Tombs of Scipio, Rome
africano marble and patinated bronze
8″ and 5-1/2″ h., ca. 1860
- SFO Airport Museum, All Roads Lead to Rome, (2017), illus. p. 21.
- SFO Airport Museum, Grand Miniatures: 19th Century Souvenir Buildings from the Collection of Ace Architects, December 2010-May 2011.
- SFO Airport Museum, All Roads Lead to Rome: 17th-19th Century Souvenirs from the Collection of Piraneseum, January 24-August 13, 2017
There is an old, not especially funny, joke beginning with the question “Who is buried in Grant’s Tomb? The question “Who is buried in Scipio’s Tome?” is an altogether different inquiry, just as lacking humor-wise, and requiring some brief history for there were several Scipios.
Though called the Tomb of Scipio, this is, in fact, a model of the sarcophagus of Lucius Cornelius Scipio Barbatus, the first of thirty Scipios to be interred in the sprawling ‘Tomb of the Scipios’ along the Appian Way, after his death in 280 B.C. The Tomb complex was rediscovered in 1780, and Cornelius’ sarcophagus the only one remaining intact, was later moved to the Vatican Museum. It must have proved an intriguing object for soon thereafter, production of models began apace.
“The Scipios’ tomb contains no ashes now, for they have been removed to various museums; the most celebrated being that of which there are many models, sold in shops. It is the sarcophagus in peperino stone, in which lay the ashes of Lucius Scipio Barbatus, and which is now in the Vatican. Of all the monuments of ancient Rome this is the one which is more frequently produced in marble or bronze than any other except perhaps the Temple of Vesta.”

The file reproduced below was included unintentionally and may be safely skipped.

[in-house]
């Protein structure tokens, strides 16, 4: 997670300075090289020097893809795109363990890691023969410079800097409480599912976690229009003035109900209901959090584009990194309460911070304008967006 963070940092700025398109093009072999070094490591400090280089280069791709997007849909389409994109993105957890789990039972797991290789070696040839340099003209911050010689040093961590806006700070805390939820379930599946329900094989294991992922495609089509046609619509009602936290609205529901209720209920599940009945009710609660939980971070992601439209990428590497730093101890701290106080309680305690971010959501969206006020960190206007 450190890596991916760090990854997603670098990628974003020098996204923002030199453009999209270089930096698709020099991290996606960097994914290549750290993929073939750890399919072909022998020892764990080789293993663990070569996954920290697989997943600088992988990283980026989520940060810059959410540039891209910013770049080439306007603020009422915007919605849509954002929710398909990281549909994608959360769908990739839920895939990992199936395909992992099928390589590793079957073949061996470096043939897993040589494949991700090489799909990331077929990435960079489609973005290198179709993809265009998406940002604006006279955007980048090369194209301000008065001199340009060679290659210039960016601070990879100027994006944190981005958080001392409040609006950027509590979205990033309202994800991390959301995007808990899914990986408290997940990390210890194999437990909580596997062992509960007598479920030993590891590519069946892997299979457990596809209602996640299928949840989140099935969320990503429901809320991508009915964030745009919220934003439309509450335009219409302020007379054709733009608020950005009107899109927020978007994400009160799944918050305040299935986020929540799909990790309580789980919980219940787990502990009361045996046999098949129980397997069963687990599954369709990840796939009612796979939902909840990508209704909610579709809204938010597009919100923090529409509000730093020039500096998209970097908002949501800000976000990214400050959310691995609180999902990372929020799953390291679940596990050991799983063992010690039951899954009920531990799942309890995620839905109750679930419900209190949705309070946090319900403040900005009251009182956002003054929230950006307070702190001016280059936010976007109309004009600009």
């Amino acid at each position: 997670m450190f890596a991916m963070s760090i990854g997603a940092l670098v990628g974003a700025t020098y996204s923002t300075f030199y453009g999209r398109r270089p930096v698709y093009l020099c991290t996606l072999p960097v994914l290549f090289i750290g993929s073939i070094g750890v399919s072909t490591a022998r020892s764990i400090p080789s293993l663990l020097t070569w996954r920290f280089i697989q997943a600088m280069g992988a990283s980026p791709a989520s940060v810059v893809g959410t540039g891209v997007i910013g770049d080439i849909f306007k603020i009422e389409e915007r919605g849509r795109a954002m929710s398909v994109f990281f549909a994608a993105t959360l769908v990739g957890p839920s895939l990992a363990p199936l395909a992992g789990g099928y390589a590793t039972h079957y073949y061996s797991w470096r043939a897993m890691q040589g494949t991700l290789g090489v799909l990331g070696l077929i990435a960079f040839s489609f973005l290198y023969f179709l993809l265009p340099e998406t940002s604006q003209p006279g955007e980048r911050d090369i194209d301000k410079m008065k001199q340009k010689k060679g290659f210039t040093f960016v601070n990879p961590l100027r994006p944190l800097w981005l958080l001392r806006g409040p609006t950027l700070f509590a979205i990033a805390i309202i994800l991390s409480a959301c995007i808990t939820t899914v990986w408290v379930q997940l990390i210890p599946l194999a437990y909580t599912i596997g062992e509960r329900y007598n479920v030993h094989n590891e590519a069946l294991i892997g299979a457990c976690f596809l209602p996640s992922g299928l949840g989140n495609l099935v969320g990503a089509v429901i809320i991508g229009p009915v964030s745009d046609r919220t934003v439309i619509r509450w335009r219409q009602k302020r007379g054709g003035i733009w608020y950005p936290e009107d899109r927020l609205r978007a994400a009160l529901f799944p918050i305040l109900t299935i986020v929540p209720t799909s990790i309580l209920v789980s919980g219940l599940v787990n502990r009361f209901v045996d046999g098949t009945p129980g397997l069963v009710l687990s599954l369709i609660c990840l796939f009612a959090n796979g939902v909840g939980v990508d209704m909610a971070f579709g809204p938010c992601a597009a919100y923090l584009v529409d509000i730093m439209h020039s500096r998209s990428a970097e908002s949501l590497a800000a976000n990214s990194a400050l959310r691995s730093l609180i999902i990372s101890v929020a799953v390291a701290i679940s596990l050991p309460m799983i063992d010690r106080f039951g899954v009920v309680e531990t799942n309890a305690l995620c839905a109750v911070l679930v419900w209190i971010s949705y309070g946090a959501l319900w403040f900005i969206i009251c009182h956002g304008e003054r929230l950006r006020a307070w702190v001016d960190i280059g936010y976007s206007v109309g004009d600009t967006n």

Rome and its Ruins (1866).
In thirty years of searching out Grand Tour souvenirs, we’ve encountered scores of bronze models of the Temple of Vesta, perhaps two dozen splendid replicas of Cornelius’ sarcophagus in various kinds of marble, and precisely one, the memento on offer, in bronze. As we’ve asked elsewhere – What happened to the missing bronze miniatures? Melted down, and re-worked as an automobile part? Much as ancient Roman bronze statuary, eventually transformed into tourists’ baubles?
This very finely made bauble operates as a triple inkwell, its hinged lid opening to reveal several inkpots. At it’s front, the model is accurately stamped with the Latin text appearing on this Scipio’s sarcophagus. This object’s robust, idiosyncratic architectural ornament is also precisely rendered with its miniature.
While we’ve seen models of ‘Scipio’s Tomb’ fashioned from the range of antique Roman marbles, and even alabaster, we’ve not before seen the subject rendered in bronze.
Who is buried in Scipio’s Tomb. Today, no one.
Losses at two corners of the bronze, inkpots missing.